Trying to understand God seems to me a little like trying to understand some historical phenomenon that different writers have dealt with differently. For example, we know about the New England puritans/separatists but who were they. I’ve seen books that describe them as an early democracy, high minded and virtuous. Others claim they were intolerant religious fanatics who hated anything different or anything pleasurable. More recent works suggest that they were very religious, but more like ordinary English people than they were different.

    We know that the puritans/separatists really existed, but to try to understand who they were, we have to be disciplined and try to get behind the different accounts. IMO the problem with God is similar.

  12. Avatar
    Wilusa  October 19, 2016

    Having read a little further, your pointing out that God is sometimes portrayed as benign in the Old Testament and wrathful in the New: I suspect most people aren’t familiar enough with the Bible to understand that. I wasn’t!

    • SBrudney091941
      SBrudney091941  October 20, 2016

      Maybe most people. But often, when I’ve made the following points to people who know the Christian Bible, they get it. In addition to portrayals of a jealous and wrathful God in the Old Testament, there are teachings about justice, love of neighbor, taking in the stranger as “we” were once strangers in a strange land, forgiveness, and justice–sheltering the homeless, caring for the widow, and feeding the poor. In the New Testament, in addition to the teaching of love and forgiveness, it teaches that, at the end of days, everyone who does not believe that Jesus Christ is Lord and Savior will be judged by God (& sent to Hell?). Oops, what happened to all that love and forgiveness? Worse yet, they’ll be judged not necessarily for being a bad person but for not believing something. And it’ll come down on most people since most aren’t Christian. I don’t find the God of the NT any more acceptable than the God of the OT.

  13. Avatar
    JakSiemasz  October 19, 2016

    Excuse my ignorance, Bart, but what does it mean when Christians say that “Jesus fulfilled the law”? Is this statement actually in the NT? How do Xtians reason that the OT laws no longer apply because “Jesus fulfilled the law”.
    Thanks and great blog!

    • Bart
      Bart  October 20, 2016

      Yes, see, for example, Matthew 5:17-20. It means two things for Matthew in particular 1. Jesus accomplished what the prophets said he would and 2. Jesus provided a fuller meaning to events foreshadowed in the Old Testament

    • talmoore
      talmoore  October 20, 2016

      To piggyback on what Dr. Ehrman said, yeah, by saying Jesus “fulfilled the Law” they seem to be saying, ironically, that Jesus fulfilled the Prophets. As we can see from the Talmud, the Jews at that time were still debating as to whether the Torah speaks about the Resurrection of the Dead and the World-to-come (which is how the Jews referred to the Eschaton), but that shows that there were Jews who believed that it isn’t just the Prophets who predicted the Eschaton, but the Torah does as well. Jesus and his ilk may have been some of those Jews who did believe the Torah also predicted the Eschaton.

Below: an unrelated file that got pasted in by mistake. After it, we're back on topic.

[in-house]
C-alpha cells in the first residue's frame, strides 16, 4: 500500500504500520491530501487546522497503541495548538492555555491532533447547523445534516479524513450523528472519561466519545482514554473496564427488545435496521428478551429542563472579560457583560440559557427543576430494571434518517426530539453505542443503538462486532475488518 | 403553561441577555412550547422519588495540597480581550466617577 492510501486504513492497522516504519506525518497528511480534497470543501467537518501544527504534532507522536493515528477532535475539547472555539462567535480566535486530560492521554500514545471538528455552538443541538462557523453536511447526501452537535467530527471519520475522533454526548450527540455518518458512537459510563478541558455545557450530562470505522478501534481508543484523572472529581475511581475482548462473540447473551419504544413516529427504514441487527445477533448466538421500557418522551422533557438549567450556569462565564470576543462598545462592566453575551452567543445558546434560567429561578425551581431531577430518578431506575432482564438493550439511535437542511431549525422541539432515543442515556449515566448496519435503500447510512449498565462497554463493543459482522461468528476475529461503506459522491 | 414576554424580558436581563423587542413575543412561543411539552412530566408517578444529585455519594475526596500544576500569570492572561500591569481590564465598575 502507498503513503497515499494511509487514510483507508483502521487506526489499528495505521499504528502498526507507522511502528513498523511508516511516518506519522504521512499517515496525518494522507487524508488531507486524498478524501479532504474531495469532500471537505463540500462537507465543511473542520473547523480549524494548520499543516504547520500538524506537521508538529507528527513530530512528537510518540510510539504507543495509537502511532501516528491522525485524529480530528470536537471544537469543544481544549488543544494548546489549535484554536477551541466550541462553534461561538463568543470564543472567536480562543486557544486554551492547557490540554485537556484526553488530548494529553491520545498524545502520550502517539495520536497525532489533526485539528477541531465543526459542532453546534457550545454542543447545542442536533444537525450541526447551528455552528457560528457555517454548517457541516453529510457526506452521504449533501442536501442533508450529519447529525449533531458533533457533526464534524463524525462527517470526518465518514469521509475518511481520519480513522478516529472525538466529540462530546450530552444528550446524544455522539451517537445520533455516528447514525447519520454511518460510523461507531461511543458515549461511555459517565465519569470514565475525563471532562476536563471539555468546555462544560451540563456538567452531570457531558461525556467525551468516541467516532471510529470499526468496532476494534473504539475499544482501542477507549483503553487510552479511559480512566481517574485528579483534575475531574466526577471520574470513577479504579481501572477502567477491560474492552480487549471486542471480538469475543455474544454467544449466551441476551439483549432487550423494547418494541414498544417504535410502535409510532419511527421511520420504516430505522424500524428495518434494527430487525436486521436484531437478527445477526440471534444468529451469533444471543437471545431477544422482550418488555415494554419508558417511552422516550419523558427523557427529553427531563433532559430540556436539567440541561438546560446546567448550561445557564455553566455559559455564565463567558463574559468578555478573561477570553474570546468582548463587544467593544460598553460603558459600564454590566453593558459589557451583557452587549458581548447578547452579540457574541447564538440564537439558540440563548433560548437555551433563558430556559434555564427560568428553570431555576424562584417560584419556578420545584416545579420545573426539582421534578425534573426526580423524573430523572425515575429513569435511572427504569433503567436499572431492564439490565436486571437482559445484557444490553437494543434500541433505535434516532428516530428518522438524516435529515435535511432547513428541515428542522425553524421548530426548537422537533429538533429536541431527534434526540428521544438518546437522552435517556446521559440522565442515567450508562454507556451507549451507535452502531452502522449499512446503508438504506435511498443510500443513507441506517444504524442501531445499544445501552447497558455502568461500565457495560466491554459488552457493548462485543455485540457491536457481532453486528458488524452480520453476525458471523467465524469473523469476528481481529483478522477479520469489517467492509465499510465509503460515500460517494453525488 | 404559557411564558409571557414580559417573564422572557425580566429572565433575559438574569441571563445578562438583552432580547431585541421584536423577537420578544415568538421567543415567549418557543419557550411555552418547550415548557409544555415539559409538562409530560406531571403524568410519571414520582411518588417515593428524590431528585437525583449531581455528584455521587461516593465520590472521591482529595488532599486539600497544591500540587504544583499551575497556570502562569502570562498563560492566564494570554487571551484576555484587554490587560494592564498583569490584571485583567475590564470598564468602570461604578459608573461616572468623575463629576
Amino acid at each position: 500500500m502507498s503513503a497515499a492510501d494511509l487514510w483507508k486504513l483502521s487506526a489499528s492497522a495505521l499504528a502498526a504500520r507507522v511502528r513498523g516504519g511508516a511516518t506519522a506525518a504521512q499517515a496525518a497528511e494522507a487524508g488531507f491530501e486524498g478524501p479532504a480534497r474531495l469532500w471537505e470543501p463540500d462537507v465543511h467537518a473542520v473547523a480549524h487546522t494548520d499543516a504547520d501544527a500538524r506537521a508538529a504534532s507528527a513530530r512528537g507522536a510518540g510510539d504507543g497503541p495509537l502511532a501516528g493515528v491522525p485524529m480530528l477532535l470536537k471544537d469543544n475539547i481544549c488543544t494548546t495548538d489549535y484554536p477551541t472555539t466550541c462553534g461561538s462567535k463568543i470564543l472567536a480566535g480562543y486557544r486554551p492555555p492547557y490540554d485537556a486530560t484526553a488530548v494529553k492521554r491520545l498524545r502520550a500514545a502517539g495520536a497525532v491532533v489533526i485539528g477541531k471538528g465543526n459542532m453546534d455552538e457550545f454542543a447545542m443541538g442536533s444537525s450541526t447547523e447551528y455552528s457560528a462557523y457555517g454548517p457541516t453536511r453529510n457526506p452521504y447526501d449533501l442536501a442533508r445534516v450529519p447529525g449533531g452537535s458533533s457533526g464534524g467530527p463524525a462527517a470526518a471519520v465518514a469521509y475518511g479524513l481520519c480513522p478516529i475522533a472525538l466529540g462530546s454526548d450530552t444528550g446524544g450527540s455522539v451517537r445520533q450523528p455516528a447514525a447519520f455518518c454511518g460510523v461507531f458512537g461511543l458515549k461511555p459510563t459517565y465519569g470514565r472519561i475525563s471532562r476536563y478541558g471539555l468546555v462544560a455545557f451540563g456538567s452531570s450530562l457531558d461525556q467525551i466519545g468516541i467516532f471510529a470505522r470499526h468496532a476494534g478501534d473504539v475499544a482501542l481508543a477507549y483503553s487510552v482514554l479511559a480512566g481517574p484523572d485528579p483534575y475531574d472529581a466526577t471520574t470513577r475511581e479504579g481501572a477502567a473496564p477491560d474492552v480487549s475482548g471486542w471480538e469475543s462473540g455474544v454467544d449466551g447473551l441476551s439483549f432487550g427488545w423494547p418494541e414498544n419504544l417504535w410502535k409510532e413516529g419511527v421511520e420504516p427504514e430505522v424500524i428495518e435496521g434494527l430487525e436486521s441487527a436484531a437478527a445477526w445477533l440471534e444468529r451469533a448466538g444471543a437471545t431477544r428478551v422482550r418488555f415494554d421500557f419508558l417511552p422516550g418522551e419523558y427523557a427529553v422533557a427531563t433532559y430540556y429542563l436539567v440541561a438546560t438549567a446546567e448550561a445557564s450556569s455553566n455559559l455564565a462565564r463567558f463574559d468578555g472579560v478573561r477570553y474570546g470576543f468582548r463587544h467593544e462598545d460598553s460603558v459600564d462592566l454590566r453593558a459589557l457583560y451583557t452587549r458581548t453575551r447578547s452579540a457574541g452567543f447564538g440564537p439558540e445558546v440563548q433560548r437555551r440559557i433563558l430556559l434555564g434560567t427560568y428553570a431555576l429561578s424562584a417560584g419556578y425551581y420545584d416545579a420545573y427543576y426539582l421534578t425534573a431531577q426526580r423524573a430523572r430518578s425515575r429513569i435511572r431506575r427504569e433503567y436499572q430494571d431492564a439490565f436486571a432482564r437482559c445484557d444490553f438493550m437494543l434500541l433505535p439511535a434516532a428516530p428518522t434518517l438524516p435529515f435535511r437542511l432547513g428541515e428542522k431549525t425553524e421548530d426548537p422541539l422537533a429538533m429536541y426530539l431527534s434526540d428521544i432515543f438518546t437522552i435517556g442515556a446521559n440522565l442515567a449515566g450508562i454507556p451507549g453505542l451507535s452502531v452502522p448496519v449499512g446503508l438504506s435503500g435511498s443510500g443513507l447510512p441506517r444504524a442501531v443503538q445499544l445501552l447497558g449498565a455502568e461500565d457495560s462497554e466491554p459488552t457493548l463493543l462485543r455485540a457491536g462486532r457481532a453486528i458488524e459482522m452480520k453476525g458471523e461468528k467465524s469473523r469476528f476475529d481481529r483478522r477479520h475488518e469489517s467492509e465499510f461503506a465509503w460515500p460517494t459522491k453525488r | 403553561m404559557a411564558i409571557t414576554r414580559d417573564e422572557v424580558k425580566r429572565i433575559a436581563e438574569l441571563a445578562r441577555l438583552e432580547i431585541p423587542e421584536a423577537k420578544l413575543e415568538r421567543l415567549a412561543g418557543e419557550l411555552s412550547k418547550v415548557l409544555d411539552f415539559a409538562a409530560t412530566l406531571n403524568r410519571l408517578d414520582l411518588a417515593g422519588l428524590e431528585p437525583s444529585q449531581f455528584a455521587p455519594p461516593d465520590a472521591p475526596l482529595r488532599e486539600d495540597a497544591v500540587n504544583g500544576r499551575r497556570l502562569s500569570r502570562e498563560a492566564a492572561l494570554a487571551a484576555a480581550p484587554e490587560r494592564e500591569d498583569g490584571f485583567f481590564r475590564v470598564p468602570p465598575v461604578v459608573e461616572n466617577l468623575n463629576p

14. Avatar
    rivercrowman  October 19, 2016

    Think how much simpler Bible study would be today if Marcion had won out with Luke and some of Paul’s letters, with the Old Testament jettisoned completely. Picture a modern Christian asking another “have you read the Bible?” The replies would much more likely be “Yes, cover to cover.” … Which Pope excommunicated Marcion, anyway?

    • Bart
      Bart  October 20, 2016

      I know. But I probably wouldn’t have a full time teaching job then!

  15. Avatar
    Scott  October 19, 2016

    From my studies of heresy through out the middle ages, it seems that Marcion’s views, along with heavy doses of dualism, were a common thread whenever Christians wandered outside of orthodoxy like the Cathars and Bogomils. It is fascinating how durable these ideas are: they are so “logical” that different people living in different eras and cultures spontaneously adopt them for their own without apparent knowledge of their Marcionite predecessors.

  16. Avatar
    James Chalmers  October 19, 2016

    Wringer

  17. tompicard
    tompicard  October 19, 2016

    How to reconcile the God described in the Old Testament and the God described by Jesus?

    Marion’s idea is that they are 2 different Gods; that solves the problem, but seems to me it opens up even larger contradictions.

    The atheist says a God accurately described by both Old Testemant and Jesus cant possibly be reconciled; and so they claim they have proved neither God exists.
    The agnostic says it is close to impossible to reconcile these descriptions of God so neither one likely exists.
    Both agnostic and atheist argument (at least argument above) rests the premise that both descriptions are true descriptions of same God.

    All atheist/agnostic believe the Bible is full of contradictions/inconstancies/etc cause it was written and edited and re-editted by biased and fallible humans, so why do they base their arguments (or the arguments above) on a premise that the Bible is an accurate description of God?